Alaska Fisheries Management

Alaska Department of Fish and Game–Yukon Fisheries Management Area Information

Pursuant to the Yukon River Salmon Act of 2000 (U.S.), “The state of Alaska Department of Fish and Game shall be the responsible management entity for the United States for the purposes of any agreement with Canada regarding management of salmon stocks originating from the Yukon River in Canada.” The State of Alaska Board of Fisheries (BOF) sets policy and direction for management of the state’s fishery resources. The policy of the ADF&G is to manage the salmon runs to the extent possible for maximum sustained yield, unless otherwise directed by regulation and to allow for spawning escapement and Canadian harvest shares as written into the language of the Agreement.fishwheels_560

Management of the Yukon River salmon fishery is complex because of the current inability to determine stock specific abundance and run timing, overlapping multi-species runs, the increasing efficiency of fishing gear, allocation issues, and the immense size of the Yukon River drainage. Albeit, state and federal agencies, Native organizations, and fisher groups operate various projects, such as aerial and ground surveys, test fisheries, tributary and mainstem sonar, tagging, tower and weir projects and harvest survey programs to obtain information necessary to assess salmon runs.

Beginning in 1999, a lack of consistency between state and federal laws resulted in dual management of subsistence fisheries within the Alaskan portion of the Yukon River drainage based on distinctions between state and federal lands. The State of Alaska statutes provide a subsistence priority for all Alaskan residents outside of established non-subsistence use areas within Alaska. However, federal law under the Alaska National Interest Lands Conservation Act (ANILCA) requires, on federal lands, only rural residents are privileged by the subsistence priority when there are not enough fish for other uses.

man-by-fish-strips-016Due to this divergence, federal jurisdiction now applies to applicable waters (i.e. waters flowing through and/or occurring on federal lands) to ensure the subsistence priority for federally-qualified rural residents. As part of a dual management system, state (Alaska Department of Fish and Game, ADF&G) and federal (U.S. Fish and Wildlife Service, USFWS) authorities work together to share and collect assessment information and issue joint news releases to inform the public of subsistence management actions. The USFWS strives to ensure all federally-qualified users of the salmon resource have priority on federal lands, while ADF&G strives to provide for all subsistence users within subsistence-use areas of the Alaskan portion of the drainage. Tribal councils and non-profit organizations, such as YRDFA, AVCP and TCC, further serve to represent tribal interests, as well as fishers and local community users in Alaska.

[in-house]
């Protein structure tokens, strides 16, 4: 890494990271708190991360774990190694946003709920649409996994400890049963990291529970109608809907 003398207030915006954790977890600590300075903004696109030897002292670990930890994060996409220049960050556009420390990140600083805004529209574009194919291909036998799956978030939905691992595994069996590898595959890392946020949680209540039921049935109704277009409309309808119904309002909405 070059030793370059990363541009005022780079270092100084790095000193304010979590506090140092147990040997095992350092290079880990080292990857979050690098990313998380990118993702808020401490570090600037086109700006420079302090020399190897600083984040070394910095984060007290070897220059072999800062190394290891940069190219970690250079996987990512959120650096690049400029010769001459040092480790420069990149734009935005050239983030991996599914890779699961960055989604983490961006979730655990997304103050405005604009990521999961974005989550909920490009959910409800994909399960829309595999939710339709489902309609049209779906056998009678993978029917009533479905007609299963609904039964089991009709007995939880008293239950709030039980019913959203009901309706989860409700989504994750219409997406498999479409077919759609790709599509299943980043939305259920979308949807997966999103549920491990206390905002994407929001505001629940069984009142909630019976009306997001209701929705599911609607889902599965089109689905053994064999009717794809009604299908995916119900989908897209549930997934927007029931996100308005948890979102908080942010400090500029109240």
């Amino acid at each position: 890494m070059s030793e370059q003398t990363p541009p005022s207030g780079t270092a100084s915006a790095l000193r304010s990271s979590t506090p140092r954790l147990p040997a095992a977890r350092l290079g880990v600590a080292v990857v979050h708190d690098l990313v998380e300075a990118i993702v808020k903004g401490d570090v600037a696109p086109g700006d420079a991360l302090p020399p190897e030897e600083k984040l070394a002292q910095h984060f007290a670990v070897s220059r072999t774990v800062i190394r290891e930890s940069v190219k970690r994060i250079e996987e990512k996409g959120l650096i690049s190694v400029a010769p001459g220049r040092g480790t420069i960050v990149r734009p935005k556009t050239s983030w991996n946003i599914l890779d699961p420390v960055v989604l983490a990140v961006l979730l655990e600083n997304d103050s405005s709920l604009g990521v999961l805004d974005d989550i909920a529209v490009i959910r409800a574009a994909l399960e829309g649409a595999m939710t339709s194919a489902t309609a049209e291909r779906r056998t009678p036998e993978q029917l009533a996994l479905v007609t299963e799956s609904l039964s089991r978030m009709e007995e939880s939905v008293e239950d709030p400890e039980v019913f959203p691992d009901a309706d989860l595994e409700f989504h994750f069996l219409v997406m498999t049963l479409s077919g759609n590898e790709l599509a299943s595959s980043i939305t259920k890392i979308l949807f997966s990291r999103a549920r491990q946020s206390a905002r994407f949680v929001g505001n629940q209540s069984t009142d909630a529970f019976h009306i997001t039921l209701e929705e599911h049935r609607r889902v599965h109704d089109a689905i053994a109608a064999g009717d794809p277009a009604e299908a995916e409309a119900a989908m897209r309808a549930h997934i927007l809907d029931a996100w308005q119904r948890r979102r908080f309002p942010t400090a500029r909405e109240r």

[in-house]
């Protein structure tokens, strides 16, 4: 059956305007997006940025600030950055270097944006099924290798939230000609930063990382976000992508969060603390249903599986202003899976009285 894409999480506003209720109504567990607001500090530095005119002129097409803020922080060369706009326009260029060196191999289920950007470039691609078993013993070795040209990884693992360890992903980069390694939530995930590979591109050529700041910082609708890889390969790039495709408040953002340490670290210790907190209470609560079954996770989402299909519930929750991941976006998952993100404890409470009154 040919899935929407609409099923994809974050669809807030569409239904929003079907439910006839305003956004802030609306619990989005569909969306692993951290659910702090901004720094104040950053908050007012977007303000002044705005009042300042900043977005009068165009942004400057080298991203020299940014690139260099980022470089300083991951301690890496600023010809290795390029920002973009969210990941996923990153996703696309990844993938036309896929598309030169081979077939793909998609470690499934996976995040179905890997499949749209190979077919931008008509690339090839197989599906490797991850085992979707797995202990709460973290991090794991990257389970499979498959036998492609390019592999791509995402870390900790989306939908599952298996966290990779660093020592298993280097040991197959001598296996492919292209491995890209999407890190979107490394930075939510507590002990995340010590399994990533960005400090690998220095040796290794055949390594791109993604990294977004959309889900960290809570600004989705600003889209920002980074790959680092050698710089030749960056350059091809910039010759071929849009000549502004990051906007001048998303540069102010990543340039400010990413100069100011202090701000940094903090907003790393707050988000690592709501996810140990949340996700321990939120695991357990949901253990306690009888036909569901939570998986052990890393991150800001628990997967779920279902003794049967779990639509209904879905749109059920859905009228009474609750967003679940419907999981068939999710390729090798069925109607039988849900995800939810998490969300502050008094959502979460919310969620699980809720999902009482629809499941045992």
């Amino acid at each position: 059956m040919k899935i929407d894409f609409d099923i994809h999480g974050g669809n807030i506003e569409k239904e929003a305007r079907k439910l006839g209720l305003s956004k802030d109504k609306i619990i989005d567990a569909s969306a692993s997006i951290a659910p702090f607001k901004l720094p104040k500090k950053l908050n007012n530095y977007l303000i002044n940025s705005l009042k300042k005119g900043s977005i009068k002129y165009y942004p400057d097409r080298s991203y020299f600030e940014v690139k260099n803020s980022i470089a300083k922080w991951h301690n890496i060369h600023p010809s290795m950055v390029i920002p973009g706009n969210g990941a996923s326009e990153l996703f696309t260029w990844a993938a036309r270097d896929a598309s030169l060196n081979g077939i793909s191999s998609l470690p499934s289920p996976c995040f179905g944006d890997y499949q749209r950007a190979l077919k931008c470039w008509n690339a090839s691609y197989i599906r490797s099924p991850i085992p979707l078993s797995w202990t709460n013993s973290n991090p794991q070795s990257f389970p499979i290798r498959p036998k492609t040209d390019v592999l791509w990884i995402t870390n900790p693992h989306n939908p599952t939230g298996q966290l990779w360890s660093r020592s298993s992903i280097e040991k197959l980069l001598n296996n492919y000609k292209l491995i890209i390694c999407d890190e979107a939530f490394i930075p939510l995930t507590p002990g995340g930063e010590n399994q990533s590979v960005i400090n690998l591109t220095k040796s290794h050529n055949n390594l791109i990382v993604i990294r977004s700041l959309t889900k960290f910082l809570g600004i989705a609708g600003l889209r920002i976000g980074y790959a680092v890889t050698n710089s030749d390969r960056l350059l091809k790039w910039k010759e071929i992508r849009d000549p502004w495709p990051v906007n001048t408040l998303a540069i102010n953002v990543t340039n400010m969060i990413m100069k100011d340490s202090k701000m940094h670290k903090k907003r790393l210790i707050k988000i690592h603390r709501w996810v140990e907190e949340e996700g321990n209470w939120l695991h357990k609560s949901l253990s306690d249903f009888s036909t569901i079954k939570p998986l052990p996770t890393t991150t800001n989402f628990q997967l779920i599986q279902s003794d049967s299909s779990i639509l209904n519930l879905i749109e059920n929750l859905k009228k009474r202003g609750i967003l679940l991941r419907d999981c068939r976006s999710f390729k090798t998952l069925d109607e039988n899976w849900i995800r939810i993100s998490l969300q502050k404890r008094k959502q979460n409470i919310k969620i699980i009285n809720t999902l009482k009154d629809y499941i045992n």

In-season evaluations of salmon runs (such as evaluating abundance indices from test fisheries, passage estimates from sonar and mark-recapture projects, and listening to Yukon River fishers via YRDFA’s weekly in-season teleconferences) allow managers to adjust pre-season management plans, if needed, based on run timing and/or abundance. In a strong run year, managers provide commercial harvest opportunities and may consider increasing border passage to a greater level to allow a higher spawning escapement for that year.

If in-season assessment indicates abundance to be insufficient to meet escapement objectives, management entities may consider taking further conservation measures during the fishing season, such as restricting subsistence harvests. These management actions ensure adequate numbers of fish reach spawning grounds and the agreed upon harvest shares are met (harvest shares can fall to zero for both Alaskans and Yukoners if spawning escapement objectives appear to be unachievable).

educational-exchange_billTo ensure the general public is provided an opportunity to participate in the state’s regulatory process, local Fish and Game Advisory Committees were established. These committees meet in a public forum to discuss fish and wildlife issues in order to make recommendations to the Boards of Fisheries and Game. The BOF takes into account these recommendations, and all public comments, when considering proposals to change fisheries regulations. The Federal Subsistence Board was also created to ensure priority is given to rural residents on federal lands for subsistence uses of fish and wildlife.

Ten Regional Advisory Councils were created under the Federal Subsistence Board with community and regional leaders as members. The role of reviewing, evaluating and making recommendations concerning regulations, policies and allocation plans, gives a chance for those directly affected by federal jurisdiction, namely Alaskans relying on resources on federal lands, to be included in the decision-making process.